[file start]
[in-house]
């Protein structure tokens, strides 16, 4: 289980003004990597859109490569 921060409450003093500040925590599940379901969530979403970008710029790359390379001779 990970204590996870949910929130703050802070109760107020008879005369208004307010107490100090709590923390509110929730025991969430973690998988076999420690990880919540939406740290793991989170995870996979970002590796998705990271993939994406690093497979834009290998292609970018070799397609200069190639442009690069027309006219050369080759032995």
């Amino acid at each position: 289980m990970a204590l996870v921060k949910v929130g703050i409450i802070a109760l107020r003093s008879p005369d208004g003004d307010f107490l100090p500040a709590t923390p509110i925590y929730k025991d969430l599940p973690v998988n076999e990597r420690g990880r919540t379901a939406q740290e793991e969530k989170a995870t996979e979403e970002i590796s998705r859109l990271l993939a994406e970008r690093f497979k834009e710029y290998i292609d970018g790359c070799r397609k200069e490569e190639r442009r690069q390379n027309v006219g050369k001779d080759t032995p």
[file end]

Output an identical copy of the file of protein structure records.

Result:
[in-house]
């Protein structure tokens, strides 16, 4: 289980003004990597859109490569 921060409450003093500040925590599940379901969530979403970008710029790359390379001779 990970204590996870949910929130703050802070109760107020008879005369208004307010107490100090709590923390509110929730025991969430973690998988076999420690990880919540939406740290793991989170995870996979970002590796998705990271993939994406690093497979834009290998292609970018070799397609200069190639442009690069027309006219050369080759032995």
């Amino acid at each position: 289980m990970a204590l996870v921060k949910v929130g703050i409450i802070a109760l107020r003093s008879p005369d208004g003004d307010f107490l100090p500040a709590t923390p509110i925590y929730k025991d969430l599940p973690v998988n076999e990597r420690g990880r919540t379901a939406q740290e793991e969530k989170a995870t996979e979403e970002i590796s998705r859109l990271l993939a994406e970008r690093f497979k834009e710029y290998i292609d970018g790359c070799r397609k200069e490569e190639r442009r690069q390379n027309v006219g050369k001779d080759t032995p």